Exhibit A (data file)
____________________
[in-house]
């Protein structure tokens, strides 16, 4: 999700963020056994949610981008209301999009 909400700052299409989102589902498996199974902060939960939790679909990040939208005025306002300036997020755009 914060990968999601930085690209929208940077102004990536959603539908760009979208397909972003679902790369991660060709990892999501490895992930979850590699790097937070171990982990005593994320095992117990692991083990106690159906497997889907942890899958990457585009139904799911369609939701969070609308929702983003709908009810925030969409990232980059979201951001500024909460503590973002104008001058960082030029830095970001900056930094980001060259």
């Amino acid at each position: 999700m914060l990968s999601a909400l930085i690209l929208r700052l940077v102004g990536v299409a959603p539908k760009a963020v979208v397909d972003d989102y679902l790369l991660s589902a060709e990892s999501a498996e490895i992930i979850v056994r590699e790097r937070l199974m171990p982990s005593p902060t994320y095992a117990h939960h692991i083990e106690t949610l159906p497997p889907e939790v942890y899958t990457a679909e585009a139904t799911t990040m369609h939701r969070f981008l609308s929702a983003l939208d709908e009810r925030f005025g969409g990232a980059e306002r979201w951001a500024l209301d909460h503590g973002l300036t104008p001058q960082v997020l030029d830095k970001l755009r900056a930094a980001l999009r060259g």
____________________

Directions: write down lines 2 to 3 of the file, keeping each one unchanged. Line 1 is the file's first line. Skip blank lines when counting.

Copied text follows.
């Protein structure tokens, strides 16, 4: 999700963020056994949610981008209301999009 909400700052299409989102589902498996199974902060939960939790679909990040939208005025306002300036997020755009 914060990968999601930085690209929208940077102004990536959603539908760009979208397909972003679902790369991660060709990892999501490895992930979850590699790097937070171990982990005593994320095992117990692991083990106690159906497997889907942890899958990457585009139904799911369609939701969070609308929702983003709908009810925030969409990232980059979201951001500024909460503590973002104008001058960082030029830095970001900056930094980001060259």
């Amino acid at each position: 999700m914060l990968s999601a909400l930085i690209l929208r700052l940077v102004g990536v299409a959603p539908k760009a963020v979208v397909d972003d989102y679902l790369l991660s589902a060709e990892s999501a498996e490895i992930i979850v056994r590699e790097r937070l199974m171990p982990s005593p902060t994320y095992a117990h939960h692991i083990e106690t949610l159906p497997p889907e939790v942890y899958t990457a679909e585009a139904t799911t990040m369609h939701r969070f981008l609308s929702a983003l939208d709908e009810r925030f005025g969409g990232a980059e306002r979201w951001a500024l209301d909460h503590g973002l300036t104008p001058q960082v997020l030029d830095k970001l755009r900056a930094a980001l999009r060259g």